It is absolutely business-as-usual to decouple physics (and related ops like ray-based picking) from display values. Two common examples (I welcome any others as comments):
- OpenGL uses the float range 0.0->1.0 in x and y, thus abstracting display code from resolution (and thus, pixels).
- Box2D is also built for such decoupling.
But having said that, it's not always necessary, which is why you see some people simply using 1:1 ratios. OpenGL and Box2D are libraries (write-once-use-many-times), so they need to be applicable in a range of circumstances. As such, they wisely do not tie the user into implementation specifics of this sort, since your choice may be totally different from that of another user of the library.
There is nothing to say that an engine may not do perfectly well, if for example the physics are specifically built to work at 1:1 scaling -- or any other fixed scaling, for that matter. You typically still use floating point to deal with fractional values in your physics. (Another alternative is a custom-built fixed-point implementation, if you are running on older hardware -- but that is still a non-integer.)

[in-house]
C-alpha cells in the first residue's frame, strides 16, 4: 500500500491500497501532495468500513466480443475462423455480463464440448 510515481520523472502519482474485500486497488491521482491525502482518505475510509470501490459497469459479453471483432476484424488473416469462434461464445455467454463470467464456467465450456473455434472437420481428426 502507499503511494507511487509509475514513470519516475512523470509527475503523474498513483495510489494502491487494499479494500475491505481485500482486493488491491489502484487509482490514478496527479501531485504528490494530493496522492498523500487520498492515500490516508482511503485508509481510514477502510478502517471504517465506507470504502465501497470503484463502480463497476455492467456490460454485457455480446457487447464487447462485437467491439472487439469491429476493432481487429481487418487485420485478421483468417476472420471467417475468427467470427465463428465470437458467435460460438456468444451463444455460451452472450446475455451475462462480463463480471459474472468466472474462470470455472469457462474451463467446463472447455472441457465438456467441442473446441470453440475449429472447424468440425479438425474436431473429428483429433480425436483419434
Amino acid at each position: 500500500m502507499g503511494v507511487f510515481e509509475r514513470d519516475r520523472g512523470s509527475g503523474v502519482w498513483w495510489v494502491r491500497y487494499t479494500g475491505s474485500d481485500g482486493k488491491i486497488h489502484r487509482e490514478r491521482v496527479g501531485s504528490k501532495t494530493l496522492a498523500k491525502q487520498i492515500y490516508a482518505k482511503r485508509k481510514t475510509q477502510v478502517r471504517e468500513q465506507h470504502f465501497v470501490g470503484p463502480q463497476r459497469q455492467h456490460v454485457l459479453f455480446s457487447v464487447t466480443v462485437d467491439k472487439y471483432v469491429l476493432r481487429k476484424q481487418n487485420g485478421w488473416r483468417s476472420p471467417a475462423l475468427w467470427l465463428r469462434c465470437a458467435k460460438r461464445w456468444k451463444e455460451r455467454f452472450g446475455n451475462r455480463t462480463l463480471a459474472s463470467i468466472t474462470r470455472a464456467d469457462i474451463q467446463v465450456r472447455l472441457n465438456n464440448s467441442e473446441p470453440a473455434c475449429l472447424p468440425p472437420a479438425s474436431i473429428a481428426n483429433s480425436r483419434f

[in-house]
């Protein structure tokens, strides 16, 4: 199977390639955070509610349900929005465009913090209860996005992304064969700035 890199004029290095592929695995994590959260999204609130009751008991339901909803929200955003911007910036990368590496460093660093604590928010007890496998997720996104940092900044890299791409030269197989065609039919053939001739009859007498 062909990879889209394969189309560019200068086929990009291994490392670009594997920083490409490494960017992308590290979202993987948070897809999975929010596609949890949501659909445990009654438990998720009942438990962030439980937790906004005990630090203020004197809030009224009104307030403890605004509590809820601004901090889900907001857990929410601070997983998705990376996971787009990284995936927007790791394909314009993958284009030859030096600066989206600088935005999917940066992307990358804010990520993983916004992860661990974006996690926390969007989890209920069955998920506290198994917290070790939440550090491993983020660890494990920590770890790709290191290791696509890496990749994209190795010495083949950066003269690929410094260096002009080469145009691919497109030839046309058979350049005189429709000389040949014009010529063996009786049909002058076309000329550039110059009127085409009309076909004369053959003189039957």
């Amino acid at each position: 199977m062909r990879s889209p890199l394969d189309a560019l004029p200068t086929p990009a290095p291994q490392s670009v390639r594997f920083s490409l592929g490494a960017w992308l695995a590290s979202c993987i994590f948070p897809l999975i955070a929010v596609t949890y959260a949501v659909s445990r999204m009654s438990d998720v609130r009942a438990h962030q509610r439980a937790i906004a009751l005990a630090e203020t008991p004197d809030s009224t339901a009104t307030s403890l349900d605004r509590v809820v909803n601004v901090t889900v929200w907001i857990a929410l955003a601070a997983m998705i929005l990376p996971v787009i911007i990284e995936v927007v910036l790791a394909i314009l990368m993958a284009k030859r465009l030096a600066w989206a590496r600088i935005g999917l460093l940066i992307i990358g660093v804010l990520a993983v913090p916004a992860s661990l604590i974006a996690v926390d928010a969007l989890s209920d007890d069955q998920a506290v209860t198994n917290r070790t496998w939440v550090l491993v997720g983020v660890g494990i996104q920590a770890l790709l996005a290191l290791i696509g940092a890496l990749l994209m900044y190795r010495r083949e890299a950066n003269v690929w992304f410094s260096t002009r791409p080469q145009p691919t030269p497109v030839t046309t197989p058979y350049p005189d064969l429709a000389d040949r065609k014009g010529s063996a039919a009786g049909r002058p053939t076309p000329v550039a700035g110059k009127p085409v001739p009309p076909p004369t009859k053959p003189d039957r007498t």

(Disclaimer: In the particular case of Box2D, Erin Catto has stated that his engine is optimal at a 10:1, physics units to display units ratio. This is based on floating point precision limitations which meant that some optimal ranges had to be chosen for the physics ops to be less "granular" while still supporting relatively high velocities. You can choose your own ratio however. It just provides a smoother experience at 10:1 or higher.)
For 2D games, I normally first consider level size in metres or feet, then consider viewport size such that you know what percentage of the level you want to see at a default (1.0) level of zoom, then decide on the supported screen resolution, and then finally use that inform your decision of what your sprites' pixel dimensions need to be.
(Thanks @JoshPetrie, @NicolBolas, @e-MEE for getting us this far on the OP's question.)